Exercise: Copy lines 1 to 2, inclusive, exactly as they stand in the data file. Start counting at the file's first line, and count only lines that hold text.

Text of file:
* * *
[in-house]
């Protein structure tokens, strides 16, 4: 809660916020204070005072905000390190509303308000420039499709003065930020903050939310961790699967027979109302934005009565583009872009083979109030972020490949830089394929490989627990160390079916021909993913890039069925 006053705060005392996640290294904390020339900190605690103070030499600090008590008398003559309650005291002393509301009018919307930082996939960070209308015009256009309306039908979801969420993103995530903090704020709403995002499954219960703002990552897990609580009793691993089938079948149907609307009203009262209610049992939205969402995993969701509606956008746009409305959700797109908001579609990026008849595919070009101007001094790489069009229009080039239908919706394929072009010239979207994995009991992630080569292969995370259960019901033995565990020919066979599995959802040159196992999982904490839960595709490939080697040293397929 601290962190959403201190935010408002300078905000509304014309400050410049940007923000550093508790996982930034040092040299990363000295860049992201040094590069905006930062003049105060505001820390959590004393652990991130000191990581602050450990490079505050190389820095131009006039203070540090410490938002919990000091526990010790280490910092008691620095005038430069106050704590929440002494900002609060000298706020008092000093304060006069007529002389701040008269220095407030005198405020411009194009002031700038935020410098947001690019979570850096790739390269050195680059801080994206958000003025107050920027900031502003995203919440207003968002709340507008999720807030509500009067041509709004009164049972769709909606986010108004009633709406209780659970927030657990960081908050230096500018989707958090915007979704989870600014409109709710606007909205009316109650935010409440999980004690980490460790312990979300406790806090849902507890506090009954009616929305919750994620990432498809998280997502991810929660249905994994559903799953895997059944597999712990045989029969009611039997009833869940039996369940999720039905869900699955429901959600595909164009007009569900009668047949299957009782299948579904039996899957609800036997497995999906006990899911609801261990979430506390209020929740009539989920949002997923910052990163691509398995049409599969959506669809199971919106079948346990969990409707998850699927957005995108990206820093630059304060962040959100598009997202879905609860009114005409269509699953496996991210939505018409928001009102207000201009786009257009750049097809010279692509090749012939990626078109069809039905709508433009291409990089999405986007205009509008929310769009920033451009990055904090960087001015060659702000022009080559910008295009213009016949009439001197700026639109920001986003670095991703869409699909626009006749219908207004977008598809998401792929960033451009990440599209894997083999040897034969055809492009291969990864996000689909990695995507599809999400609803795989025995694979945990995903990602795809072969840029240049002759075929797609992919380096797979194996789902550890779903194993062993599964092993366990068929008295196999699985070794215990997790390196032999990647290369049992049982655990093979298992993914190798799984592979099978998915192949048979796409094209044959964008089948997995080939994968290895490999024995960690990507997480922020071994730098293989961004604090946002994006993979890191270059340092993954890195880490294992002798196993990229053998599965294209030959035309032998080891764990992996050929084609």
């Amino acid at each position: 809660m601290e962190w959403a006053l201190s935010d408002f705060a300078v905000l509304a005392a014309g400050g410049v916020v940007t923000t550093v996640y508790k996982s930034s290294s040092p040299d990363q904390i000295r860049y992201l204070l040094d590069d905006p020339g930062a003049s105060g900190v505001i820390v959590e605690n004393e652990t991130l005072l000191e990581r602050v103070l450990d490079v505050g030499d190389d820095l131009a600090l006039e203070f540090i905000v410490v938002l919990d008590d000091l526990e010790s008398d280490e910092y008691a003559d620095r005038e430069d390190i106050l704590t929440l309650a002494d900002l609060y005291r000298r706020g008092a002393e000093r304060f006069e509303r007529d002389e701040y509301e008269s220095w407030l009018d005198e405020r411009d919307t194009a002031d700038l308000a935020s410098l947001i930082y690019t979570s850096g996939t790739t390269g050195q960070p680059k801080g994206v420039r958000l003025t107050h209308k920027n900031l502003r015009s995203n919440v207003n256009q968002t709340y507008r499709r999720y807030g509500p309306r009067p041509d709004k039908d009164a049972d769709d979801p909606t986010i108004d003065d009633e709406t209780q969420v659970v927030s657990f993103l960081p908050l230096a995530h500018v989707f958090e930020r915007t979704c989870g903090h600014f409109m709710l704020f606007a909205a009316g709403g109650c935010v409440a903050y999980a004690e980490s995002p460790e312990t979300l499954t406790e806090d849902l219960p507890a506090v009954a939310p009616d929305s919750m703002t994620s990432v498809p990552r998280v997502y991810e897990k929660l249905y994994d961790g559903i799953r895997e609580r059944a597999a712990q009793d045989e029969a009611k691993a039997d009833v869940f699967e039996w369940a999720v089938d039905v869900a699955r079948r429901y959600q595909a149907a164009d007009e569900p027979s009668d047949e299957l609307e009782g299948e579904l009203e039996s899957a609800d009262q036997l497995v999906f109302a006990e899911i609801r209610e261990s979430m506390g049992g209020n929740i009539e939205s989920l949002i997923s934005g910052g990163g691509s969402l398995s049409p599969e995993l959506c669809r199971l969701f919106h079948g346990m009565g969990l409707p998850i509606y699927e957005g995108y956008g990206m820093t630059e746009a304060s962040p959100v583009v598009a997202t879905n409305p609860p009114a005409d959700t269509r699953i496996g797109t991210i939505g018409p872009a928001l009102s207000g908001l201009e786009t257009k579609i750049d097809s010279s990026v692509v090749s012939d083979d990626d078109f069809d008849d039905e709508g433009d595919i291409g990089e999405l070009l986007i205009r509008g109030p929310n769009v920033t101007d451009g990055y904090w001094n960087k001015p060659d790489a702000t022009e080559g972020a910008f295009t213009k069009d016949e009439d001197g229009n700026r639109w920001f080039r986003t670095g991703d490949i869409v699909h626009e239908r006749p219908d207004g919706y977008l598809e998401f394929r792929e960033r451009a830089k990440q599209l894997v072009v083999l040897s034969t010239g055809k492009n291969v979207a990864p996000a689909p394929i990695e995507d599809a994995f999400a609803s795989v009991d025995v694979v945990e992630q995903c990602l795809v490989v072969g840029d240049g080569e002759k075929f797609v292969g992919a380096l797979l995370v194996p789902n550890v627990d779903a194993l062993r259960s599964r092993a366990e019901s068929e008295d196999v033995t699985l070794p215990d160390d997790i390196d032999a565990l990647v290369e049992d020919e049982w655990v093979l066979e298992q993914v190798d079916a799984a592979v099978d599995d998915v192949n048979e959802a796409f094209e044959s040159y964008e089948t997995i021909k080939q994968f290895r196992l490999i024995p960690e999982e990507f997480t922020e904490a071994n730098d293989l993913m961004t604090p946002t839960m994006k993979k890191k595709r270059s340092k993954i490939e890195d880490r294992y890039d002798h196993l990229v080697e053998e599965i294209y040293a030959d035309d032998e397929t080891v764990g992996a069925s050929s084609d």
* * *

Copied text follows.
[in-house]
């Protein structure tokens, strides 16, 4: 809660916020204070005072905000390190509303308000420039499709003065930020903050939310961790699967027979109302934005009565583009872009083979109030972020490949830089394929490989627990160390079916021909993913890039069925 006053705060005392996640290294904390020339900190605690103070030499600090008590008398003559309650005291002393509301009018919307930082996939960070209308015009256009309306039908979801969420993103995530903090704020709403995002499954219960703002990552897990609580009793691993089938079948149907609307009203009262209610049992939205969402995993969701509606956008746009409305959700797109908001579609990026008849595919070009101007001094790489069009229009080039239908919706394929072009010239979207994995009991992630080569292969995370259960019901033995565990020919066979599995959802040159196992999982904490839960595709490939080697040293397929 601290962190959403201190935010408002300078905000509304014309400050410049940007923000550093508790996982930034040092040299990363000295860049992201040094590069905006930062003049105060505001820390959590004393652990991130000191990581602050450990490079505050190389820095131009006039203070540090410490938002919990000091526990010790280490910092008691620095005038430069106050704590929440002494900002609060000298706020008092000093304060006069007529002389701040008269220095407030005198405020411009194009002031700038935020410098947001690019979570850096790739390269050195680059801080994206958000003025107050920027900031502003995203919440207003968002709340507008999720807030509500009067041509709004009164049972769709909606986010108004009633709406209780659970927030657990960081908050230096500018989707958090915007979704989870600014409109709710606007909205009316109650935010409440999980004690980490460790312990979300406790806090849902507890506090009954009616929305919750994620990432498809998280997502991810929660249905994994559903799953895997059944597999712990045989029969009611039997009833869940039996369940999720039905869900699955429901959600595909164009007009569900009668047949299957009782299948579904039996899957609800036997497995999906006990899911609801261990979430506390209020929740009539989920949002997923910052990163691509398995049409599969959506669809199971919106079948346990969990409707998850699927957005995108990206820093630059304060962040959100598009997202879905609860009114005409269509699953496996991210939505018409928001009102207000201009786009257009750049097809010279692509090749012939990626078109069809039905709508433009291409990089999405986007205009509008929310769009920033451009990055904090960087001015060659702000022009080559910008295009213009016949009439001197700026639109920001986003670095991703869409699909626009006749219908207004977008598809998401792929960033451009990440599209894997083999040897034969055809492009291969990864996000689909990695995507599809999400609803795989025995694979945990995903990602795809072969840029240049002759075929797609992919380096797979194996789902550890779903194993062993599964092993366990068929008295196999699985070794215990997790390196032999990647290369049992049982655990093979298992993914190798799984592979099978998915192949048979796409094209044959964008089948997995080939994968290895490999024995960690990507997480922020071994730098293989961004604090946002994006993979890191270059340092993954890195880490294992002798196993990229053998599965294209030959035309032998080891764990992996050929084609």